Last month, we discussed some of the effects that a corporate or city bankruptcy could have on the everyday consumer. We talked about what happens to pensions and retirement accounts when a company goes bankrupt. But a recent high-profile bankruptcy is again highlighting how a consumer is affected when big companies file for bankruptcy.
As you may know, long-time retailer Radio Shack is closing its doors and going out of business. Other than huge “everything must go” sales, you may not think that affects you too much. But think again.
As a plan to pay off its creditors in the bankruptcy, Radio Shack needs to sell its assets. That includes all the stuff it sells, its equipment, its stocks, everything. But it also includes one more thing: Your personal information.
That’s right. You know how retailers often ask for your personal data at checkout, presumably to mail you coupons and deals? Well, that data has a value on the open market. And even though you didn’t agree to have your information sold, it can be ordered sold by a bankruptcy court. That’s exactly what Radio Shack’s bankruptcy court is doing.
Its estimated Radio Shack has 65 million names and 13 million email addresses, and that the asset sale may include customer shopping habits as well.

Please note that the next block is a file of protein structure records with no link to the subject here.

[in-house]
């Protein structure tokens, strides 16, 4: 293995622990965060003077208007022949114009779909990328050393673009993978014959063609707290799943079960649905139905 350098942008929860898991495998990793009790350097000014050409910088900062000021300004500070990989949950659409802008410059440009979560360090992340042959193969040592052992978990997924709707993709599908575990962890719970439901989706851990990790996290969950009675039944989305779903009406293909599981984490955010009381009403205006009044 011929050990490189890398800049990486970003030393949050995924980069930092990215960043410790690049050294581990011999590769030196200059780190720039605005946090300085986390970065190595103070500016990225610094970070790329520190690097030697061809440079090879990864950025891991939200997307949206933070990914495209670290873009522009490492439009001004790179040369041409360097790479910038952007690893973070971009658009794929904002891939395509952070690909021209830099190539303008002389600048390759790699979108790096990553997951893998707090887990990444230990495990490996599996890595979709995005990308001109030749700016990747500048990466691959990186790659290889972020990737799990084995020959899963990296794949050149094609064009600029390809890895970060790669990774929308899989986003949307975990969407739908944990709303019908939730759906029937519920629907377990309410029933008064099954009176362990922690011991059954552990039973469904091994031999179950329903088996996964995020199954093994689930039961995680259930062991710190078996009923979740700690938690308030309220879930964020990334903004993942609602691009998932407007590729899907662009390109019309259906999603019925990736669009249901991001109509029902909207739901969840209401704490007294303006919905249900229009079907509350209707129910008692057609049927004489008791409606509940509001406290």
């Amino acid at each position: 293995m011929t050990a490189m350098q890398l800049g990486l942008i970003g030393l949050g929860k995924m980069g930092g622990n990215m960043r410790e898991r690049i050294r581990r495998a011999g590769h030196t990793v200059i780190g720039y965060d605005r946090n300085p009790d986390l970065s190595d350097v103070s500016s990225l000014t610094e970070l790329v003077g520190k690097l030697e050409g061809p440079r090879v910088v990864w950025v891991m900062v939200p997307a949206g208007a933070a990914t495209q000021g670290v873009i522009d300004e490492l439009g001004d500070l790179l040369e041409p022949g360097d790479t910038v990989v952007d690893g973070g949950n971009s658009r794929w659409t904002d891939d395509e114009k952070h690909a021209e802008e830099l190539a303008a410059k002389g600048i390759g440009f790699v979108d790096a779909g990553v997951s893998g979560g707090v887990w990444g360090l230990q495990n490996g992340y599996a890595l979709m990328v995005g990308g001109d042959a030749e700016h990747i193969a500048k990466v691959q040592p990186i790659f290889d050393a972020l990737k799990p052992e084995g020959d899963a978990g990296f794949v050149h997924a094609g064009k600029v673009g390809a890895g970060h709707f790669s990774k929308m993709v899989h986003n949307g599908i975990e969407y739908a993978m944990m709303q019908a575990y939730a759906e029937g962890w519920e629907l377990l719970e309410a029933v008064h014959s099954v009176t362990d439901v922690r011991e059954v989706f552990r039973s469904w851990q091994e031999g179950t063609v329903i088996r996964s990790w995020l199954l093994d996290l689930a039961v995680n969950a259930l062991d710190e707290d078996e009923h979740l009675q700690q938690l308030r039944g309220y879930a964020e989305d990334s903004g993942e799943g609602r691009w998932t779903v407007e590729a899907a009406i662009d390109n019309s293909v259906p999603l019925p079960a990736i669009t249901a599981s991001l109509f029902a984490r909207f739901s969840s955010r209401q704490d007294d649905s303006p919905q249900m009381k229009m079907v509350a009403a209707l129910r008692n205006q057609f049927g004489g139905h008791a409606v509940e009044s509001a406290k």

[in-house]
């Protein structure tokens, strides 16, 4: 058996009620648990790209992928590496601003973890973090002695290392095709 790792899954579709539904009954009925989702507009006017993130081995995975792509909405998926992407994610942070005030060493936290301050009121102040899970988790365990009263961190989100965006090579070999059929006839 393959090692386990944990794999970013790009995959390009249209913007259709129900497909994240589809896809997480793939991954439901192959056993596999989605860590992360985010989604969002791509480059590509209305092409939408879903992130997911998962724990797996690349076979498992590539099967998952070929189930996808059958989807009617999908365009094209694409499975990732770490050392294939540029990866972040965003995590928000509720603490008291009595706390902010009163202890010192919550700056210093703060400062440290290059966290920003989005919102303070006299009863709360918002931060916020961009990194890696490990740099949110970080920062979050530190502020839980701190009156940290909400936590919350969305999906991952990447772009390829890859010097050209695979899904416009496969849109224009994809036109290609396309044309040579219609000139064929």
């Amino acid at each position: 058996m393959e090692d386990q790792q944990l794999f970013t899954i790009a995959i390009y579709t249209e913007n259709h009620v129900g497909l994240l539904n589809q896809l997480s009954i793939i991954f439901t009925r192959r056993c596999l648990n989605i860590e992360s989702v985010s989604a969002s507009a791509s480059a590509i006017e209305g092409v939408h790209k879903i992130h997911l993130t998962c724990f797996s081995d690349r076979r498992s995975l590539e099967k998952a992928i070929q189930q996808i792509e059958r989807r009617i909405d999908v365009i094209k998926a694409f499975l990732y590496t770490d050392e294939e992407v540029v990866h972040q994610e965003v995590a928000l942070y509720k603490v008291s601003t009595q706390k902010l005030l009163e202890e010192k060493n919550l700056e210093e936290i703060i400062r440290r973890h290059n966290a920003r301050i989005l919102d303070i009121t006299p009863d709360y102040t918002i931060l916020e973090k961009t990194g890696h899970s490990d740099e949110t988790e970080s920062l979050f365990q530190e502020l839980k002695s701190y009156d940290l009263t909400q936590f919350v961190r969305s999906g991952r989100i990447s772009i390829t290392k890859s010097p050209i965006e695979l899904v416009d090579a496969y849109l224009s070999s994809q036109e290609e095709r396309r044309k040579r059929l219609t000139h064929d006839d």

The sale has actually already occurred, but a bankruptcy court still has to approve it. As you can imagine, there are legal challenges to the data sale. Texas, in fact, is trying to have the sale blocked, because Texas has laws that companies can’t use personal information in ways that violate the way it tells people the information will be used. Radio Shack told people their personal information would never be sold.
Some challenges aren’t just about protecting the consumer. Some, like the one being made by AT&T, are seeking to stop the sale because they don’t want information to fall in the hands of a competitor, the way Radio Shack’s might. AT&T says that some of the data being auctioned off actually belongs to it, as the data relates to customers with mobile accounts opened and set up through AT&T in Radio Shack stores.
This isn’t the first time consumer data has been sold in a bankruptcy proceeding. In 2011, Borders auctioned off the personal information of its customers as well.
Other than individual state laws, there is no bankruptcy law preventing sales of customer data. It’s easy to imagine what would happen if a company with more personal information than Radio Shack went under. Still, the FTC always has the ability to intervene in these cases, under the authority to protect consumers. It has done so in the past, but it isn’t saying if it will do the same thing here.
Do you have questions about your bankruptcy? Let our experienced San Diego bankruptcy attorneys evaluate your Chapter 7 or Chapter 13 bankruptcy and discuss a fresh financial start with you. Contact the Bankruptcy Law Center for a free consultation today.
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